Comfort eating stems from childhood...


Does this sound like you?
  • When someone's upset, hurt or annoyed you, you find it hard to show them how you feel.
  • Alternatively you beat yourself up for flying off the handle and/or saying things you regret when someone/something upsets you.
  • If you feel neglected by a partner, family or friends, you worry about setting things straight.
  • When you feel insecure and lacking in confidence you find it difficult to ask for comfort - or to comfort yourself.
  • At work you might feel overlooked, never listened to, or taken advantage of but you don't want to rock the boat by raising this.
  • You're overly stressed trying to cope with everything but haven't a clue where to start to make life a bit easier.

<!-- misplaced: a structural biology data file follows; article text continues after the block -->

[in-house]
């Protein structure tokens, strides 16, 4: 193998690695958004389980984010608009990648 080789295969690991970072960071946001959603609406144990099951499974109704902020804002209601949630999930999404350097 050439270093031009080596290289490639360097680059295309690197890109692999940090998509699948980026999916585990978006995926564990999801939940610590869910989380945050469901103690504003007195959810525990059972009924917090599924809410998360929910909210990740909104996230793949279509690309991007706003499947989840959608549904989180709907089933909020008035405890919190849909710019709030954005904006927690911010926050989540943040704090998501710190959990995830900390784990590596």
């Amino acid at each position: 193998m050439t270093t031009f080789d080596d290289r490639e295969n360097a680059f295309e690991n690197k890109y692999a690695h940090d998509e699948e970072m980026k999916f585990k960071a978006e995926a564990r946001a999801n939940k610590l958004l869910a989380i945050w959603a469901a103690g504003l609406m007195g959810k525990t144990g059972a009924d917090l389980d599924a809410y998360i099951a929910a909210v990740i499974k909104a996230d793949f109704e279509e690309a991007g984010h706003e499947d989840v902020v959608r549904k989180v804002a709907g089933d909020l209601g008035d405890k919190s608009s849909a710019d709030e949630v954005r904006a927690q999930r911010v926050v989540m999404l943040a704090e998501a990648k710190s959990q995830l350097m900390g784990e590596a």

• You get bored and don't know how to get out of the boredom-trap while you fret that life's passing you by.
  • You keep favourite comfort food or snacks readily available to soothe yourself with.

Then you might need to think hard about emotional eating and how it is affecting you according to Dr Pam Spurr.

I pretty much tick all these boxes. I know when I am stressed or bored I head straight to the pantry.
Must. Break. Habit!

Dr Spurr says that patterns of behaviour often have roots back to childhood. Emotional eaters should never underestimate the power of how their parents treated food and how that influence their life.

I don't recall getting offered food as a child to sooth away upsets, or to celebrate joys.  We had the usual treats but nothing over the top. That I remember anyway......

I think I started this behaviour all on my own.  Read Dr Spurr's tips to break the habit here.

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